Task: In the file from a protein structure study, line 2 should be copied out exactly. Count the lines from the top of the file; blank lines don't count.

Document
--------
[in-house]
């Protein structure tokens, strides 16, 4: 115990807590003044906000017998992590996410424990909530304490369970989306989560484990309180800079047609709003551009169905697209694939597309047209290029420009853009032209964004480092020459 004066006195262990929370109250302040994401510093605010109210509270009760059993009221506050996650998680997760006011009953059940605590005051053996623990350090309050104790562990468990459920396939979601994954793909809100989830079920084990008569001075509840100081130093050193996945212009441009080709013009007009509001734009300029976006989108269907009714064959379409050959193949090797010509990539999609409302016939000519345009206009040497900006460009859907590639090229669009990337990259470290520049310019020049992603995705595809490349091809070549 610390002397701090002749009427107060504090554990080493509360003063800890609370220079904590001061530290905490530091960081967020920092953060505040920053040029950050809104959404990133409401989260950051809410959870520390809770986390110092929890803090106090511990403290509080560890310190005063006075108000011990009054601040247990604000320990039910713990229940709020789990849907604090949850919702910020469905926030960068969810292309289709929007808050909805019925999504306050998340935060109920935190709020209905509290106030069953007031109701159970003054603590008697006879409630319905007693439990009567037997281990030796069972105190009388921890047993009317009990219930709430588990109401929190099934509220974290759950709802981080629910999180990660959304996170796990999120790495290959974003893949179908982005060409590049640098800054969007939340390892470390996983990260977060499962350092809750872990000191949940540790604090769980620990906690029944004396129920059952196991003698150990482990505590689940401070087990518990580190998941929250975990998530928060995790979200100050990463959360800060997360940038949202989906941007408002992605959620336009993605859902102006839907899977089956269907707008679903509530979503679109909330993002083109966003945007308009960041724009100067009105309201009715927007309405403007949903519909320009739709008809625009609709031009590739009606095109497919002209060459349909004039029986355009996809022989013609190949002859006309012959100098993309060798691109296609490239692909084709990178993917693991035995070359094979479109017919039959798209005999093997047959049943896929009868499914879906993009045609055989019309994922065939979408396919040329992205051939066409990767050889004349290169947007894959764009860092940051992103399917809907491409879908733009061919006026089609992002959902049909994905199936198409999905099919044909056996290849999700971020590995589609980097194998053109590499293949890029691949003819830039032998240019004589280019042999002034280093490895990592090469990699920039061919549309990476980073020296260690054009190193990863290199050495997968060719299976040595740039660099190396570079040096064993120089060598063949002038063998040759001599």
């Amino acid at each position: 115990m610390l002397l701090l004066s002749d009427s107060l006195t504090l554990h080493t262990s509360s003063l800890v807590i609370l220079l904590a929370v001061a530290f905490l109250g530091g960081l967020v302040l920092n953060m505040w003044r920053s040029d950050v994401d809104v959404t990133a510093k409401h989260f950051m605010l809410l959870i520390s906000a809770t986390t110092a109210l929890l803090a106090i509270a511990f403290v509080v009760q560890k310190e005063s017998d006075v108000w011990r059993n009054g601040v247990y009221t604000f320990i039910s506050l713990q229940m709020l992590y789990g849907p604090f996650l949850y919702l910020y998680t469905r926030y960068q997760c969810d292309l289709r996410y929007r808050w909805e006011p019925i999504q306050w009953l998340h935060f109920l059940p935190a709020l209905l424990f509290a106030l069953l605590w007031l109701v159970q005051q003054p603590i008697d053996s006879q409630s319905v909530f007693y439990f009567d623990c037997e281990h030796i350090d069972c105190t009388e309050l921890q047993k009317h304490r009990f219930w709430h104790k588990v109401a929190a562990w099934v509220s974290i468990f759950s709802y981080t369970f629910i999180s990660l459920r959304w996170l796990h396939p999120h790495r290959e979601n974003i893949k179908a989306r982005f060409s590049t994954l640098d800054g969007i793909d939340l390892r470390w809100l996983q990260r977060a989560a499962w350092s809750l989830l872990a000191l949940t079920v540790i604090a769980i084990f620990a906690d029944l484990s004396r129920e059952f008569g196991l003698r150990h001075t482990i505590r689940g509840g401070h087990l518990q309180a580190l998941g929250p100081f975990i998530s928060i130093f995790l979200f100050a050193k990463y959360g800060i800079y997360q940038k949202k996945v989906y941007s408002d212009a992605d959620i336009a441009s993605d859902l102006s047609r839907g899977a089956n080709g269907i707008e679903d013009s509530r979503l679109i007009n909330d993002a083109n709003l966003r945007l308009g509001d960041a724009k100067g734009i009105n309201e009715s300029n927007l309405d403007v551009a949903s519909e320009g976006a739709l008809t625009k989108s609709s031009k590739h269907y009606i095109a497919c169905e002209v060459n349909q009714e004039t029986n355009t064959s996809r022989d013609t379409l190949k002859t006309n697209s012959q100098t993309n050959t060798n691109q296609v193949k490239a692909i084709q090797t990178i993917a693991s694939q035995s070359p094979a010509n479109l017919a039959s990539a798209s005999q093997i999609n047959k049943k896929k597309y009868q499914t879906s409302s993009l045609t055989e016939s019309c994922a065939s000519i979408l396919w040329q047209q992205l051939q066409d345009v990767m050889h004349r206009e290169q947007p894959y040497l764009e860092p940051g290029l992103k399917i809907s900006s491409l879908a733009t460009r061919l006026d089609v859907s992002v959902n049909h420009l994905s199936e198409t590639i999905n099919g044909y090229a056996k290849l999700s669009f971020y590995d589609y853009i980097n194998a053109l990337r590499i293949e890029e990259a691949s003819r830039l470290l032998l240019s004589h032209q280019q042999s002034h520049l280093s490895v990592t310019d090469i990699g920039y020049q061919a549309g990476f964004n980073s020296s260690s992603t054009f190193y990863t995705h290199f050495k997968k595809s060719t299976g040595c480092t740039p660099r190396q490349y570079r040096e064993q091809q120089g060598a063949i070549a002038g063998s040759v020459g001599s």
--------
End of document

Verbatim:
């Protein structure tokens, strides 16, 4: 115990807590003044906000017998992590996410424990909530304490369970989306989560484990309180800079047609709003551009169905697209694939597309047209290029420009853009032209964004480092020459 004066006195262990929370109250302040994401510093605010109210509270009760059993009221506050996650998680997760006011009953059940605590005051053996623990350090309050104790562990468990459920396939979601994954793909809100989830079920084990008569001075509840100081130093050193996945212009441009080709013009007009509001734009300029976006989108269907009714064959379409050959193949090797010509990539999609409302016939000519345009206009040497900006460009859907590639090229669009990337990259470290520049310019020049992603995705595809490349091809070549 610390002397701090002749009427107060504090554990080493509360003063800890609370220079904590001061530290905490530091960081967020920092953060505040920053040029950050809104959404990133409401989260950051809410959870520390809770986390110092929890803090106090511990403290509080560890310190005063006075108000011990009054601040247990604000320990039910713990229940709020789990849907604090949850919702910020469905926030960068969810292309289709929007808050909805019925999504306050998340935060109920935190709020209905509290106030069953007031109701159970003054603590008697006879409630319905007693439990009567037997281990030796069972105190009388921890047993009317009990219930709430588990109401929190099934509220974290759950709802981080629910999180990660959304996170796990999120790495290959974003893949179908982005060409590049640098800054969007939340390892470390996983990260977060499962350092809750872990000191949940540790604090769980620990906690029944004396129920059952196991003698150990482990505590689940401070087990518990580190998941929250975990998530928060995790979200100050990463959360800060997360940038949202989906941007408002992605959620336009993605859902102006839907899977089956269907707008679903509530979503679109909330993002083109966003945007308009960041724009100067009105309201009715927007309405403007949903519909320009739709008809625009609709031009590739009606095109497919002209060459349909004039029986355009996809022989013609190949002859006309012959100098993309060798691109296609490239692909084709990178993917693991035995070359094979479109017919039959798209005999093997047959049943896929009868499914879906993009045609055989019309994922065939979408396919040329992205051939066409990767050889004349290169947007894959764009860092940051992103399917809907491409879908733009061919006026089609992002959902049909994905199936198409999905099919044909056996290849999700971020590995589609980097194998053109590499293949890029691949003819830039032998240019004589280019042999002034280093490895990592090469990699920039061919549309990476980073020296260690054009190193990863290199050495997968060719299976040595740039660099190396570079040096064993120089060598063949002038063998040759001599």